I Give it a D-Plus
If you're not from here, hold your left hand edgewise in front of of you, with your thumb next to, rather than on top of, your index finger. That's sort of the shape of Manhattan Island proper: really skinny at the top, sort of tapering at the bottom, and bulbous in the lower middle. (Put scotch tape over the top half of the line formed by your thumb and your finger and you've basically covered Central Park.) Now take your right hand, hold it full in front of you, then turn it clockwise ninety degrees (fingers pointing out to the right) and you've got a VERY small representation of the two biggest outer boroughs next to Manhattan: the top half is Queens, the bottom half is Brooklyn. (Brooklyn goes down farther than this, so I guess if you imagine someone taping a small vaguely Texas-shaped protrusion that dangles down from the pinky side of your right hand, you'll be fine.) I work in the thumb-pit of Manhattan. I used to live at the top of your left hand. Now I live at the junction of the ring and middle fingers of your right.
The C train is, in its clunky way, pretty amazing, because it actually covers both areas, getting almost to the tippy-top of Manhattan (it bottoms out at 168th, which sucked when I lived at 181st and had to walk the rest of the way on late nights), and swings all the way down to midtown (the bottom bulbous part), and then goes sideways across the middle-lower part of Brooklyn. When I was taking the 1 or the A (both of which go up to the 200s and off into the Bronx), I was always near the beginning of the route, so I always got a seat in the morning. My first worry about switching to the C is that, because there's so much Brooklyn left over after my stop, I'd be standing all the way into town.
That turned out to be surprisingly inaccurate. For some reason the C train seems oddly depopulated in the morning, and there's about a 50-50 chance I'll find a seat immediately, and (so far) a 100% chance I'll find one only a few stops down at Jay Street, when everyone gets off to switch to some other train someplace. So I've been able to sit for most of the ride most of the time. That's really nice. And when I had to swing up to 157th Street the other day to pick up some old mail, I didn't have to change trains at all. Hooray! That part has been good.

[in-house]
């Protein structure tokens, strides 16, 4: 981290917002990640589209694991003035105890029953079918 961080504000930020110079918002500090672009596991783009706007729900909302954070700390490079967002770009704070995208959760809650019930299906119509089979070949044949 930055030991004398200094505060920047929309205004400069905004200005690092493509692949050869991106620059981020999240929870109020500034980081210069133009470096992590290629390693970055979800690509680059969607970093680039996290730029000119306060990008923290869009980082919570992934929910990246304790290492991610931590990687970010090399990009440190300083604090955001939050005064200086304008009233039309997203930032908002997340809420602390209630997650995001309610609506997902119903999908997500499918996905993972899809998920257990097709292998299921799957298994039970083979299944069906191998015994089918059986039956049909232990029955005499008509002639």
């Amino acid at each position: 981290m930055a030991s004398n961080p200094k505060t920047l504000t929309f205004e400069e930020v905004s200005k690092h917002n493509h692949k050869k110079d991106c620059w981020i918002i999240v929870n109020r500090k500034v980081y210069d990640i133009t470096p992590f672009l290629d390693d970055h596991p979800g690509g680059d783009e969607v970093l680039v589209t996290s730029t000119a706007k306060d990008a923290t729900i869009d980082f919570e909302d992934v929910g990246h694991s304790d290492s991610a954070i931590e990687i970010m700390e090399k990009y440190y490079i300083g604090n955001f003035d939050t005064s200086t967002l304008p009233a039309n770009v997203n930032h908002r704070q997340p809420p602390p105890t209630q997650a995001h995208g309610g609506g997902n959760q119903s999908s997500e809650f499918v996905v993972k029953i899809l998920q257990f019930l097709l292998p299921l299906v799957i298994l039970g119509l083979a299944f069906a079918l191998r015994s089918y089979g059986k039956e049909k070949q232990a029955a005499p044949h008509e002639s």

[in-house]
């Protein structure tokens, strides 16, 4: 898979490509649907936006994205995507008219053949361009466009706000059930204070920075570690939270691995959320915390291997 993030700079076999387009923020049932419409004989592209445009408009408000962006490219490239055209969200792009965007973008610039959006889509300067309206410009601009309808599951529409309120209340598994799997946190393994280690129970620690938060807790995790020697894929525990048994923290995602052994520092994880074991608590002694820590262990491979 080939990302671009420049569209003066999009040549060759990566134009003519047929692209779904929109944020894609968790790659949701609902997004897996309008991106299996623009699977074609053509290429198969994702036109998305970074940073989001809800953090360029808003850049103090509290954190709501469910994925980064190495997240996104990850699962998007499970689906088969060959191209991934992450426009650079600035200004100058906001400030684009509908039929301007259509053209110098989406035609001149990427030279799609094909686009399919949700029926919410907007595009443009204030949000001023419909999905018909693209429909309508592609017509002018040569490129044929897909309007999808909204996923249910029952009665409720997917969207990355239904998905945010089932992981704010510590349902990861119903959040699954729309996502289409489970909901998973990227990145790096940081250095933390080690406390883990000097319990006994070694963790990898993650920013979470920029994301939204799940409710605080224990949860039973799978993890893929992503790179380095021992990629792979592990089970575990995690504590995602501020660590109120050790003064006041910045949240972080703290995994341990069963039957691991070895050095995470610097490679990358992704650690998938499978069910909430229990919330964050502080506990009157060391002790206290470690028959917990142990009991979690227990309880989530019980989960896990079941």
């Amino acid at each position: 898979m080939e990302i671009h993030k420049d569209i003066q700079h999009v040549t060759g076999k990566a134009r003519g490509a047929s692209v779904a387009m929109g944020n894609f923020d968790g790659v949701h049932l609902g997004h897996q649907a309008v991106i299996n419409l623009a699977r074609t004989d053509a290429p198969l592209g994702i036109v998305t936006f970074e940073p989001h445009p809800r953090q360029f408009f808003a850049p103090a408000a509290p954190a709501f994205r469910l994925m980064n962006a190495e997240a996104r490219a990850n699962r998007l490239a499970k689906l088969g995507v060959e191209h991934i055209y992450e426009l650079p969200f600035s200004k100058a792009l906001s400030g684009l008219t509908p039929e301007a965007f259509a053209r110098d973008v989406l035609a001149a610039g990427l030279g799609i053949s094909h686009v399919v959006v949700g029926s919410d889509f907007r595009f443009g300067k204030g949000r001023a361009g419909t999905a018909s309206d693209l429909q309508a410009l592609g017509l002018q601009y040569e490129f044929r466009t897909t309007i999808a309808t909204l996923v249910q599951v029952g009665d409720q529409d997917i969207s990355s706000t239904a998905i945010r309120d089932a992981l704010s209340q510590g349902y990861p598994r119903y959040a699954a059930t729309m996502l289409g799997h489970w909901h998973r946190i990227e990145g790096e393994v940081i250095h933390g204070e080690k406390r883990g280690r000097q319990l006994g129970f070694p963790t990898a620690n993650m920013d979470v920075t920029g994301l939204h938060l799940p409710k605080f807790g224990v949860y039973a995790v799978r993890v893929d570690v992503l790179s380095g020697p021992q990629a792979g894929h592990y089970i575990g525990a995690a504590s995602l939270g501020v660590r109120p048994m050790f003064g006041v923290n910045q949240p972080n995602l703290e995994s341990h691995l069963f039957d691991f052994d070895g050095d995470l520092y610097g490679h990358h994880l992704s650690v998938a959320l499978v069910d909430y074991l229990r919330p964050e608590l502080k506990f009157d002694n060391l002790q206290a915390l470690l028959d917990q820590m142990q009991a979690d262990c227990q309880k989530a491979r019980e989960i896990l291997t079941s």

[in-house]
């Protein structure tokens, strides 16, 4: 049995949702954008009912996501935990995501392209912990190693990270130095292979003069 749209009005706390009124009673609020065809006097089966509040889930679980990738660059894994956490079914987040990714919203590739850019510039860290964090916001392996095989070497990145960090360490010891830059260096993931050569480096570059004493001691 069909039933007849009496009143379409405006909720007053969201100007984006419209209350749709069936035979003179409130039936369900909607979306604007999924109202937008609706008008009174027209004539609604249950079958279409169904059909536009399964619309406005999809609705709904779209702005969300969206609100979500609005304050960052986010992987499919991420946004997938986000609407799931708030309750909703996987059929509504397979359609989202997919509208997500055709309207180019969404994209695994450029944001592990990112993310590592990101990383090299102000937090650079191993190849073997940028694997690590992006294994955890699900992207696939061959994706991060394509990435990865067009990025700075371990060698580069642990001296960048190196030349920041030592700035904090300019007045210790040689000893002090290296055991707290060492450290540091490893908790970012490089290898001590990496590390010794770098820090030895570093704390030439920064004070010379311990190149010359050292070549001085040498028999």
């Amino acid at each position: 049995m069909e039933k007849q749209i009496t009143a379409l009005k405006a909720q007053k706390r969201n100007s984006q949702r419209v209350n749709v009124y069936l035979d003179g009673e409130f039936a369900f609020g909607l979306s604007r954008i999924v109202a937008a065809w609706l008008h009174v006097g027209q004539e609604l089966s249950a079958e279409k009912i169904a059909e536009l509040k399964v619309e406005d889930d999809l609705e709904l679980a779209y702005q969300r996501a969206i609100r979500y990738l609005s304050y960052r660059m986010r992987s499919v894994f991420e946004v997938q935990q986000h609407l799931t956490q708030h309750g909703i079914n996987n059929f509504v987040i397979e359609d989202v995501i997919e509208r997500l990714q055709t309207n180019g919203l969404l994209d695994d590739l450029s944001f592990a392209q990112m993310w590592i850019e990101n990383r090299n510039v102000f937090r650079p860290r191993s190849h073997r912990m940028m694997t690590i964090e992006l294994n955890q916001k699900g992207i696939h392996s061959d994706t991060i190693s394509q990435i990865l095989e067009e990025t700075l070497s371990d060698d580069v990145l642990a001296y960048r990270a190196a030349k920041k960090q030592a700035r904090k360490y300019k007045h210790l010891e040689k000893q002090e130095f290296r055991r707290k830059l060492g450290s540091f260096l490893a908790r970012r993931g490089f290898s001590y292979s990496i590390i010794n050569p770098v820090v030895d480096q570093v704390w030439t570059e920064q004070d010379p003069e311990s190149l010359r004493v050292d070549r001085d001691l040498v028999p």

But the C train, at least at my stop, has several sins to answer for, and I dislike it more every day.
Normally trains seem able to grow on me, so back when I moved from the A--which has some really beautiful stops, especially the 14th Street station, with the Otterness sculptures I've posted here before--over to the 1, I was prepared to get depressed. But although the 1 isn't quite as pretty or as clean (except at the Alice-in-Wonderland-decorated 50th Street station), it has another advantage: it runs all the time, so frequently that you don't even need to bother with the express 2 or 3 across the way. And if you live above 125th street, there's an additional benefit: the 125th-street station is above ground. So if you get on the train in either direction, you wind up rumbling underground, and then suddenly--sunlight and air! (And everyone immediately checks their cell phones.) It was like the arrival of spring, like we were all Persephone returning from the underworld, and it became my favorite part of the commute.
The C, by contrast, simply disappoints further the more I deal with it. For starters, it's the only train I've been on that's actually significantly shorter than the station. Normally you can wait anywhere on a platform and some part of the train will stop in front of you. At my C station, you have to remember to get several car-lengths forward or you'll find yourself, as I did my first few days, running breathlessly like a pedestrian chasing a bus, in order to squeeze into the overcrowded final car. You won't get a seat until 4th Street, so don't even try.